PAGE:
On Loving (I didn’t forget). The difficulty here was that blacks could marry. The institution of marriage was the same (one man, one woman) regardless of the race/s of the partners. The miscegenation laws prohibited whites from marrying outside their race. That ran afoul of the equal protection clause as the Court had developed said clause as it relates to race.

    Same-sex marriage isn’t the same as different-sex marriage. While similarities can certainly be pointed out, there are fundamental differences between the arrangements that pertain directly to the purpose/s for which the state created/adopted marriage as an institution in the first place.

    So, despite the court’s declaration otherwise, the right invoked in Loving wasn’t a right to marry, but a right to equal protection of the laws. Differently situated persons, however, aren’t being unequally treated simply because they are differently treated. It’s not a violation of the Constitution to prohibit able-bodied people from parking in handicapped spaces, for instance.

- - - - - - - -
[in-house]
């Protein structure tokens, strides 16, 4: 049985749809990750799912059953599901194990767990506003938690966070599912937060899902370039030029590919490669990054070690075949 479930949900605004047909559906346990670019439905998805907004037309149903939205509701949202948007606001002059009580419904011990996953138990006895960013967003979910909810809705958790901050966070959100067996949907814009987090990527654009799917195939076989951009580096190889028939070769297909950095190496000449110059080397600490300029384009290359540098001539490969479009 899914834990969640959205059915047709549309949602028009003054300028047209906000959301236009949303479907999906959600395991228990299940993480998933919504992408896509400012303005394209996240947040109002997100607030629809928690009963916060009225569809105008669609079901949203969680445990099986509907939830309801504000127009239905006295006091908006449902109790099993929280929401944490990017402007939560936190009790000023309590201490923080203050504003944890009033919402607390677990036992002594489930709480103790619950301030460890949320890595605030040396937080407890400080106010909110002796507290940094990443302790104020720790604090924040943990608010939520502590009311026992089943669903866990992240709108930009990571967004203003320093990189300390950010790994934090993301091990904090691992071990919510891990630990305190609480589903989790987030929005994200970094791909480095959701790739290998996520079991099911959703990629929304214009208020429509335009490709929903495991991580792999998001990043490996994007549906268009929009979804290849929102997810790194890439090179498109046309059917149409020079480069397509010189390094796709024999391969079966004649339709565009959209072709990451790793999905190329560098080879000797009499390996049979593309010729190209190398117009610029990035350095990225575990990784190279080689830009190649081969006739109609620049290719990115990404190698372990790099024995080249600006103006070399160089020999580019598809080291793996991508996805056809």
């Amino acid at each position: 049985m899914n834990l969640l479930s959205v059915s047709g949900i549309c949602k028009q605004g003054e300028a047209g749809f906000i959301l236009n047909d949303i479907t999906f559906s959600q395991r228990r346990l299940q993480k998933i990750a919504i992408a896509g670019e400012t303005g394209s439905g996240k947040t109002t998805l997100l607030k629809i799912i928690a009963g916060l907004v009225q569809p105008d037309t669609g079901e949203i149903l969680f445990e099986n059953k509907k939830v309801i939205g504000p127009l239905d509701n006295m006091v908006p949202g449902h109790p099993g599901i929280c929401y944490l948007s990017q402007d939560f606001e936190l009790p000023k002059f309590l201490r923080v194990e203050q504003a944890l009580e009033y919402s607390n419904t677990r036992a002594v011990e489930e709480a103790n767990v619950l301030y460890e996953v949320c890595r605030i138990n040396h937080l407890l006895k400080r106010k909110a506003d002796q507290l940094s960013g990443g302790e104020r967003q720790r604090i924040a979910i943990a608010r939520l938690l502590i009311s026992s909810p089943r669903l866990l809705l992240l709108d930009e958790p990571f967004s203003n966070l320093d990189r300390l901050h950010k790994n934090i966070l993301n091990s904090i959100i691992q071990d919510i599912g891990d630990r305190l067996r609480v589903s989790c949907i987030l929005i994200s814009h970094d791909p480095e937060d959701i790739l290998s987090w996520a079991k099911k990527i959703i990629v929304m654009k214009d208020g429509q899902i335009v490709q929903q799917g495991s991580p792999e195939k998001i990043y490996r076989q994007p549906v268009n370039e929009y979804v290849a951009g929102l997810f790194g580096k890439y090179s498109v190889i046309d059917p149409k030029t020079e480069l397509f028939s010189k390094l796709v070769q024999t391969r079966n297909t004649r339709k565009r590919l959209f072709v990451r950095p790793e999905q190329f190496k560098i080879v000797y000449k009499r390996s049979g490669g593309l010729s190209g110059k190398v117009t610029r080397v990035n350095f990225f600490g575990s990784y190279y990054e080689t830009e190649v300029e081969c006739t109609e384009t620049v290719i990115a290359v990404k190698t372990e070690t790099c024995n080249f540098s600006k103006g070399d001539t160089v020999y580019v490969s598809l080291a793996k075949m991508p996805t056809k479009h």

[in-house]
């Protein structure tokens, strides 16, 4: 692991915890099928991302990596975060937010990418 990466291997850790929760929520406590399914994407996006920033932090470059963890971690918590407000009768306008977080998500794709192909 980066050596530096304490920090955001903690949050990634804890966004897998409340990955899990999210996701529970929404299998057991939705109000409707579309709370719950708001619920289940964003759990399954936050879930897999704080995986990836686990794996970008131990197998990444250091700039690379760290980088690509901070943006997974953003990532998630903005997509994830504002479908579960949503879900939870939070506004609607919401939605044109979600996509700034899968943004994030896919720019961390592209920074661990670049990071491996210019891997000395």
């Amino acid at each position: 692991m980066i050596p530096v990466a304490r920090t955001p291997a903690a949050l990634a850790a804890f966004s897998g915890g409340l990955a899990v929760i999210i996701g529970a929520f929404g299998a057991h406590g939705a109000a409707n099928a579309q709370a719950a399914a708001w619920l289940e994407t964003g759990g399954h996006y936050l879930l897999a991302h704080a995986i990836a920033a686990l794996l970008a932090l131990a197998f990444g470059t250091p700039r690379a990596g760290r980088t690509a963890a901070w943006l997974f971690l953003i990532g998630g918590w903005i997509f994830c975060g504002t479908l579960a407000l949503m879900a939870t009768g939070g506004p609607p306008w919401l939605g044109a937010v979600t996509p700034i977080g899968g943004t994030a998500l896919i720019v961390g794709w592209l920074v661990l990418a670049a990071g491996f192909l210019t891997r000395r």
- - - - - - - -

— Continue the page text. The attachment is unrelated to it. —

15. Joe says:

    I appreciate the reply.

    The Supreme Court has for some time held that marriage is a “fundamental right.” I don’t see states any time soon doing away with the institution that has been around for so long. It will tweak it as has occurred repeatedly in lots of ways.

    Sex (U.S. v. Virginia) classifications have to be justified on “exceedingly persuasive” grounds and the privacy of separate bathrooms (and places do survive with unisex bathrooms) is one such case. There is no such strong ground in place here to justify the classification, particularly given the resulting burdens (not really in place in the bathroom example).

    Turner v. Safley lists various reasons why marriage exists. They apply to SSM. But, one doesn’t need a court ruling to see that Ellen DeGeneres and Portia DeRossi fits the bill for marriage as much as if Ellen married a guy. Especially given Ellen is around the post-menopause stage. They are not “differently situated” enough to warrant deprivation.

    Loving rested on two grounds — equality and due process. Blacks could marry. Whites could marry. They couldn’t marry each other. I don’t see the relevant difference between that and changing the classification to sex. At the time, miscegnation was seen as unnatural. It wasn’t “marriage” as nature intended to marry them.

    We now see that as ridiculous. The idea of no fault divorce or women having an equal role in marriage was once deemed ridiculous. That changed. As is the idea that SSM is some lesser form of marriage.

  16. bacchys says: